Scholarly article (also called scientific, peer-reviewed, or research article)
A scholarly article presents new research and/or provides new insight into academic issues. Scholarly articles are peer reviewed (evaluated by experts in the field) before being published in a scholarly/research journal. The results must be verifiable – other researchers must be able replicate the results.
Criteria for scholarly articles:
- Scholarly articles contain an abstract, a bibliography, and appendices (when necessary).
- The author's affiliation and publishing date are provided.
- Peer review. Note: even if an article is published in a scholarly journal, it hasn’t necessarily been peer-reviewed. Always check for peer review.
- The target group for research articles is normally other scholars, as shown by the use of the discipline’s specialized vocabulary/terminology.
- Scholarly articles refer to other research, and appropriate methods are utilized and presented.
- Scholarly articles strive to be objective.
- IMRaD structure – Introduction, Methods, Results, and Discussion – is used in many (but not all) disciplines.
Scholarly journals are published by recognized publishers or institutions. Scholarly journals have the highest professional level of all journals – they utilize peer review and their articles are written by scholars, for scholars. The language is therefore characterized by the discipline’s terminology. Articles in scholarly journals present new insight, refer to previous research, and are clearly dated.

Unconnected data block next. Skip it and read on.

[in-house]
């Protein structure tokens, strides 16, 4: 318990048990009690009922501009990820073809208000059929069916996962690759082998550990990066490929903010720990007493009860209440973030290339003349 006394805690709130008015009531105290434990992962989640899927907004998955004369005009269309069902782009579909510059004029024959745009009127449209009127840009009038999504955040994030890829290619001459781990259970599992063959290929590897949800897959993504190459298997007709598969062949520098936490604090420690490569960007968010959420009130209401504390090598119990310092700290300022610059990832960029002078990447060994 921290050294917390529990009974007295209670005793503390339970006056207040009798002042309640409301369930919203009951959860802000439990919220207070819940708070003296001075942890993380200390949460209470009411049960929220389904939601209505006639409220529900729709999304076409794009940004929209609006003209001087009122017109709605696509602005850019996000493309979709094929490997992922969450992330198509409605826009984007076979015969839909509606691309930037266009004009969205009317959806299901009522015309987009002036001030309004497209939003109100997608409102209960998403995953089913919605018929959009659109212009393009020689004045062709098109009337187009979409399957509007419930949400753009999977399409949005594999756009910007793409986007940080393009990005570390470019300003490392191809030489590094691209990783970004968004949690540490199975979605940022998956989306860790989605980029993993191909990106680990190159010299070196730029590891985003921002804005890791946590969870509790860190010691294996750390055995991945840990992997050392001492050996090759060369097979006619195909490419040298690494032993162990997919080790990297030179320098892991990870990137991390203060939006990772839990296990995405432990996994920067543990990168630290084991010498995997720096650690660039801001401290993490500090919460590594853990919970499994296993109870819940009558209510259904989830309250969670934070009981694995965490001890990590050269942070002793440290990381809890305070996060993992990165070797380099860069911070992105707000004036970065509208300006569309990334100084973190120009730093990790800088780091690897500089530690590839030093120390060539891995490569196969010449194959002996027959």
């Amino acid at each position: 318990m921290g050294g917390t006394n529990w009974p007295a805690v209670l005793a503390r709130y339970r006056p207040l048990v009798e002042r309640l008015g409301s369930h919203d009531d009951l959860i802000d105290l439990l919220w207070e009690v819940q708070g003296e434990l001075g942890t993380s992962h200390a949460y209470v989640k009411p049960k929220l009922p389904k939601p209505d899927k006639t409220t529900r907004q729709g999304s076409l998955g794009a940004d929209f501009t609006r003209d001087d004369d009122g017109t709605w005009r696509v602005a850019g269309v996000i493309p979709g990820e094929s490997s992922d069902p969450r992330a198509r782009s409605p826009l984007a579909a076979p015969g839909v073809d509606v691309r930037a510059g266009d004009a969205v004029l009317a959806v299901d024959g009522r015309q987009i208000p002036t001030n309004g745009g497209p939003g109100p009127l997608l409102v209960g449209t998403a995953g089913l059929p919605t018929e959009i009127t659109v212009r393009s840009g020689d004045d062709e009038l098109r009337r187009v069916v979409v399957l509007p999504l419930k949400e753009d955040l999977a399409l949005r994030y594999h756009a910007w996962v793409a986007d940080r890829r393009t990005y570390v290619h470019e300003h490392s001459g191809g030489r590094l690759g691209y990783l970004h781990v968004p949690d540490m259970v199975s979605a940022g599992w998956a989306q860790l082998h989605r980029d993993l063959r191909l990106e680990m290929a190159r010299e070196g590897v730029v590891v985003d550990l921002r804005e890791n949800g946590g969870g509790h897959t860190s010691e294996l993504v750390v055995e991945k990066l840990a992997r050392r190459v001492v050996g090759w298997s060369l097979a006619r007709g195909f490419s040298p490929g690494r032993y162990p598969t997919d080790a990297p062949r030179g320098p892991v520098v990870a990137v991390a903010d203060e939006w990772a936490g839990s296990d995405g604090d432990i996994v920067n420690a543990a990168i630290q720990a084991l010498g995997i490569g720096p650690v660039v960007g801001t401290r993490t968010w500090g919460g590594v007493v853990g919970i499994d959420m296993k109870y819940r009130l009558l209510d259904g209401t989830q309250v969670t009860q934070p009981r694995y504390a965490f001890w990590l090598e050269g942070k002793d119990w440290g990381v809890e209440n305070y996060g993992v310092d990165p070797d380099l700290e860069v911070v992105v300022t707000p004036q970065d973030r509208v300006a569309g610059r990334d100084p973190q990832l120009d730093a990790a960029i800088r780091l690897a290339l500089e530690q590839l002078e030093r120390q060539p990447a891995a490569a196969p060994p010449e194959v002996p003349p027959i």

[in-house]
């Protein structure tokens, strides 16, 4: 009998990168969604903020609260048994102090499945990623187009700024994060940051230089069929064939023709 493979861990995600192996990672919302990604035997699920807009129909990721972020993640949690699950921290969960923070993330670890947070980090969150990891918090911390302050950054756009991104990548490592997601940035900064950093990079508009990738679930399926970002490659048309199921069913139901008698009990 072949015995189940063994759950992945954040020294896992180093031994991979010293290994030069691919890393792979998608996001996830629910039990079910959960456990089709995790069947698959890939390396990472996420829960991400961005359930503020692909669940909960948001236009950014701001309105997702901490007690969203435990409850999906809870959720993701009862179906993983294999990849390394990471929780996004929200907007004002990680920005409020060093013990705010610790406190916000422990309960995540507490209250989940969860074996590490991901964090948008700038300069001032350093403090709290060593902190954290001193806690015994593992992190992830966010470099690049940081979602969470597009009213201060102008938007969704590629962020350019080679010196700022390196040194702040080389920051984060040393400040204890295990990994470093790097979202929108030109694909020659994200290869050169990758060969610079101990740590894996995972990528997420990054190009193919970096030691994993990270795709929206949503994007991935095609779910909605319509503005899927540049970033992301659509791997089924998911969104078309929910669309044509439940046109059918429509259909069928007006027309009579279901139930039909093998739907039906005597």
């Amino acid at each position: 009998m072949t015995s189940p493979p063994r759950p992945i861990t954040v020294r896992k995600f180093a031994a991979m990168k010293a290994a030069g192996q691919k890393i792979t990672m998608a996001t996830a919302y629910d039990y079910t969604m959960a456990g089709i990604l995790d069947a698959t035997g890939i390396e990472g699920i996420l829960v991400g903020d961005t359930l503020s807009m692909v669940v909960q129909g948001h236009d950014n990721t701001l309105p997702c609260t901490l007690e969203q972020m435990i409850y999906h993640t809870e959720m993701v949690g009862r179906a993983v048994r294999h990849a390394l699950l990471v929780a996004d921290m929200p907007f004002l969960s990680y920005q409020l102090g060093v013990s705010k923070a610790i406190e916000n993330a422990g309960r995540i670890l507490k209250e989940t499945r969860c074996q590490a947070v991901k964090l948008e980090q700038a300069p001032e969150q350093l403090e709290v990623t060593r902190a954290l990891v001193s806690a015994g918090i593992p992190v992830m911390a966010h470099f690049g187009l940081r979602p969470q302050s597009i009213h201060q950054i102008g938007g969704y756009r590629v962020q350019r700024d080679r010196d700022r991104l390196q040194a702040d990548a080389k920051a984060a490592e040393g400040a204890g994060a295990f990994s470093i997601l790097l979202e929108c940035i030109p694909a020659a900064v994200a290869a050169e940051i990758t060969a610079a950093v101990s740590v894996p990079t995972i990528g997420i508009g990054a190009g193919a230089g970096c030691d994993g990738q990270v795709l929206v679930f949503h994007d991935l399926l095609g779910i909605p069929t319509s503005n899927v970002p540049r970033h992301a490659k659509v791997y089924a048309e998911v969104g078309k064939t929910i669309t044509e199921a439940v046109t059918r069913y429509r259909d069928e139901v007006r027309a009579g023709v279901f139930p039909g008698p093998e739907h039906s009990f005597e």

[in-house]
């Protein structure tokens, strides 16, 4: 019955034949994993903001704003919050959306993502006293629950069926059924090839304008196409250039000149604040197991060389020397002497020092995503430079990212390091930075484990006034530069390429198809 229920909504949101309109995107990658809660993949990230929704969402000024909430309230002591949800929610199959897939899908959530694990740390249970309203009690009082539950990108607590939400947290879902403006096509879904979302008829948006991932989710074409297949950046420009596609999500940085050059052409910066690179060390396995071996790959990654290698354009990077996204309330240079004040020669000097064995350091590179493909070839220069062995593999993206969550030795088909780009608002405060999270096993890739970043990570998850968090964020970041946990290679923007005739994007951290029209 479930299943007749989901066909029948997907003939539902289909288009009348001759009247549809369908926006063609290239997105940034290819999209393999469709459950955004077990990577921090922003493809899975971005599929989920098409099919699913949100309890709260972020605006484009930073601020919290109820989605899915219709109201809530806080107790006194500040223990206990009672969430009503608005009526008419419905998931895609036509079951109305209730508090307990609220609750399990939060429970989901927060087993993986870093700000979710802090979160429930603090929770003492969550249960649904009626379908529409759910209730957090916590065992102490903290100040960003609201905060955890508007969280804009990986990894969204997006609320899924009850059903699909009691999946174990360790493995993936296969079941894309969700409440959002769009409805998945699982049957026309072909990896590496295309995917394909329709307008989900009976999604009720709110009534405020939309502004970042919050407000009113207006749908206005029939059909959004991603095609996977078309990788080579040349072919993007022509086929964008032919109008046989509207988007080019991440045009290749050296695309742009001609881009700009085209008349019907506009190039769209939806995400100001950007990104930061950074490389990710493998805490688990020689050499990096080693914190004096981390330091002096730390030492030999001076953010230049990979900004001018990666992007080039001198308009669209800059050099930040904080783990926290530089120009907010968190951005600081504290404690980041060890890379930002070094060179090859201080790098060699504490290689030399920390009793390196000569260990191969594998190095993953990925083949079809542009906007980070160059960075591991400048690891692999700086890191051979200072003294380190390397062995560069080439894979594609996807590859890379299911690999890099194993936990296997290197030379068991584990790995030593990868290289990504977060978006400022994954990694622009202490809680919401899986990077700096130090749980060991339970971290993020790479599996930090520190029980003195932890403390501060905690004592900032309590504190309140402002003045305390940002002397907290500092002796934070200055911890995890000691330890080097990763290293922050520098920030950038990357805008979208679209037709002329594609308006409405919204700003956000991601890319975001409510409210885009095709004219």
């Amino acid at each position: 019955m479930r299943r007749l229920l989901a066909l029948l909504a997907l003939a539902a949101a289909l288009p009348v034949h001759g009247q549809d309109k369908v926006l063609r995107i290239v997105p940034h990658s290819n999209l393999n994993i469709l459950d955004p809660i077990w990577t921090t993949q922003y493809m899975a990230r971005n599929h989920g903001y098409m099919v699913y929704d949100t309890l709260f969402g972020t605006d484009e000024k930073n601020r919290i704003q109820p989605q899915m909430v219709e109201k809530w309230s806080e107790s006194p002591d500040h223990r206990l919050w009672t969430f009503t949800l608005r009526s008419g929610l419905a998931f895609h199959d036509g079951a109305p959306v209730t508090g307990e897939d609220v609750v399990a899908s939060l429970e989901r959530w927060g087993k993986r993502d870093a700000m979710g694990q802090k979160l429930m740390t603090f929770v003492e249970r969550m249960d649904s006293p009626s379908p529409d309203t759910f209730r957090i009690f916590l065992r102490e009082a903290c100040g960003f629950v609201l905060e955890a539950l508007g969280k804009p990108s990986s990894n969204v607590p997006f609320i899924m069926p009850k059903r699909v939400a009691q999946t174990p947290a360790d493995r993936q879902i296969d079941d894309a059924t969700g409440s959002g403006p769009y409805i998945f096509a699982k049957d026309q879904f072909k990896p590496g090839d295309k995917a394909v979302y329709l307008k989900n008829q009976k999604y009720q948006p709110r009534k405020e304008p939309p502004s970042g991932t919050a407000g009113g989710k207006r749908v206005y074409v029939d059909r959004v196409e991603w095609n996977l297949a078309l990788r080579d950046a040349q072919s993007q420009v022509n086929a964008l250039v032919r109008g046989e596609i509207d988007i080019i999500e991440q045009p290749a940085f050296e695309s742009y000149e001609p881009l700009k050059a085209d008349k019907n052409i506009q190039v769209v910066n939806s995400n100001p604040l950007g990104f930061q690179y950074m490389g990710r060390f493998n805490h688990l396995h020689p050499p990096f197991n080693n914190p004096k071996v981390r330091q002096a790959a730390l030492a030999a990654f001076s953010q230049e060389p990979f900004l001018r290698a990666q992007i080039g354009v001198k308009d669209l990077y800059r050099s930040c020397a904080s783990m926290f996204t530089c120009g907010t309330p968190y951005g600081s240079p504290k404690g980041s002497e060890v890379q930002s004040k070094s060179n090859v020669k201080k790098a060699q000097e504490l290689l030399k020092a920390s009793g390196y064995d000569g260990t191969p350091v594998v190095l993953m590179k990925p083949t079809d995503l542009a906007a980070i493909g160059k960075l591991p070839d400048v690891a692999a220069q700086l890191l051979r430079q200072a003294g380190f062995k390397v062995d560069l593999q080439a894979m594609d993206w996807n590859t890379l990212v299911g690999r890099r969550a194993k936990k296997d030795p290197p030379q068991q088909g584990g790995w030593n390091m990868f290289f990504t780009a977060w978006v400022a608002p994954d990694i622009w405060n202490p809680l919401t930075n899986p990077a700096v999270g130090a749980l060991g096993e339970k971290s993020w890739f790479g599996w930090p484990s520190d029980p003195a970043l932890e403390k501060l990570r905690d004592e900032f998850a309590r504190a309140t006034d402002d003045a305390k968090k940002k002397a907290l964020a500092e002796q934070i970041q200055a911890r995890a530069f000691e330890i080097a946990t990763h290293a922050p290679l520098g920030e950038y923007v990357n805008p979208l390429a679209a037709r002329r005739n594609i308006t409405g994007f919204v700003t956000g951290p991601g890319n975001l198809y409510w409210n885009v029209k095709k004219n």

Many scholarly journals are available online. HUAS subscribes to academic databases where it is possible to search for articles in several scholarly journals simultaneously.
What is peer review?
Peer review is the evaluation of an article by experts in the field. In academia, peer review is often used to determine an article's suitability for publication. Peer review methods are used to maintain standards of quality and provide credibility.
IMRaD is an acronym for the structure of scholarly articles in many disciplines. IMRaD stands for Introduction, Methods, Results and Discussion – the various components to be included in a scholarly article, in addition to the abstract, bibliography and possible appendices. Note that this structure varies in different disciplines.
“Review article” is a collective term for survey articles, overview articles and systematic reviews. These articles summarize the current state of understanding on a topic, making it easier to get an overview of its key areas and theories. Review articles interpret and evaluate findings from previous studies. Publications that specialize in review articles are called review journals.
- The Citation Compass: Scientific articles
- Search & Write: Academic genres
- How to identify scholarly journal articles? (2 min. video from Cornell University)
- What is a scientific article? (NTNU)
- How to read a scientific journal article? (5 min. video from Kishwaukee College Library)
- Critical article on peer review and poor research: " How science goes wrong" published in The Economist in 2013.
- Distinguishing Scholarly from Non-Scholarly Periodicals – a more substantial presentation of what characterizes a scholarly article. From Cornell University Library.